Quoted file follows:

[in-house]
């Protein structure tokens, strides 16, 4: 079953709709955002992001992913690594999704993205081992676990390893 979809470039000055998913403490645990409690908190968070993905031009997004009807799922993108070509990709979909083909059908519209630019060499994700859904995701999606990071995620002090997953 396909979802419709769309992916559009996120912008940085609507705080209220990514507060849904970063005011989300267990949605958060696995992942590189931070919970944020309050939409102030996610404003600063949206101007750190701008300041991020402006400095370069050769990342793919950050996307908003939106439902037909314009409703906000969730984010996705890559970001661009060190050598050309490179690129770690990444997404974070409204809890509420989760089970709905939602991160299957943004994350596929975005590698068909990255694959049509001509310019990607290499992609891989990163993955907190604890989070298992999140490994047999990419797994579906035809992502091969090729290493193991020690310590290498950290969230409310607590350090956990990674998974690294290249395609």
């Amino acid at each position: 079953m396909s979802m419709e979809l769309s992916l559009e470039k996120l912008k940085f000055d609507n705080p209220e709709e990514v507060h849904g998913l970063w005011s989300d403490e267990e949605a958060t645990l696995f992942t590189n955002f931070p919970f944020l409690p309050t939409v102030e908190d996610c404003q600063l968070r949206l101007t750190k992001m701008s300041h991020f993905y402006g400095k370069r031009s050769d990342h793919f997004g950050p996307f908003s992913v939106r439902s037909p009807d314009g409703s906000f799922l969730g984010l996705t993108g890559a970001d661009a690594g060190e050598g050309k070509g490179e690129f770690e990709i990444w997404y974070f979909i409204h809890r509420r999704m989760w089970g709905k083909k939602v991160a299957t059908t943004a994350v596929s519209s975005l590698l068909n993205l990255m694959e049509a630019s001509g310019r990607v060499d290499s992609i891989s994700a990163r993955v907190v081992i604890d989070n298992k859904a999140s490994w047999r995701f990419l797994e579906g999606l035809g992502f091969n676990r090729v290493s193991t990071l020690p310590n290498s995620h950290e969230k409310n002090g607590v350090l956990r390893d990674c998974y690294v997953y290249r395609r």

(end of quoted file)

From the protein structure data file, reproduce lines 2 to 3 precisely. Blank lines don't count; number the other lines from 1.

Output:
């Protein structure tokens, strides 16, 4: 079953709709955002992001992913690594999704993205081992676990390893 979809470039000055998913403490645990409690908190968070993905031009997004009807799922993108070509990709979909083909059908519209630019060499994700859904995701999606990071995620002090997953 396909979802419709769309992916559009996120912008940085609507705080209220990514507060849904970063005011989300267990949605958060696995992942590189931070919970944020309050939409102030996610404003600063949206101007750190701008300041991020402006400095370069050769990342793919950050996307908003939106439902037909314009409703906000969730984010996705890559970001661009060190050598050309490179690129770690990444997404974070409204809890509420989760089970709905939602991160299957943004994350596929975005590698068909990255694959049509001509310019990607290499992609891989990163993955907190604890989070298992999140490994047999990419797994579906035809992502091969090729290493193991020690310590290498950290969230409310607590350090956990990674998974690294290249395609």
């Amino acid at each position: 079953m396909s979802m419709e979809l769309s992916l559009e470039k996120l912008k940085f000055d609507n705080p209220e709709e990514v507060h849904g998913l970063w005011s989300d403490e267990e949605a958060t645990l696995f992942t590189n955002f931070p919970f944020l409690p309050t939409v102030e908190d996610c404003q600063l968070r949206l101007t750190k992001m701008s300041h991020f993905y402006g400095k370069r031009s050769d990342h793919f997004g950050p996307f908003s992913v939106r439902s037909p009807d314009g409703s906000f799922l969730g984010l996705t993108g890559a970001d661009a690594g060190e050598g050309k070509g490179e690129f770690e990709i990444w997404y974070f979909i409204h809890r509420r999704m989760w089970g709905k083909k939602v991160a299957t059908t943004a994350v596929s519209s975005l590698l068909n993205l990255m694959e049509a630019s001509g310019r990607v060499d290499s992609i891989s994700a990163r993955v907190v081992i604890d989070n298992k859904a999140s490994w047999r995701f990419l797994e579906g999606l035809g992502f091969n676990r090729v290493s193991t990071l020690p310590n290498s995620h950290e969230k409310n002090g607590v350090l956990r390893d990674c998974y690294v997953y290249r395609r």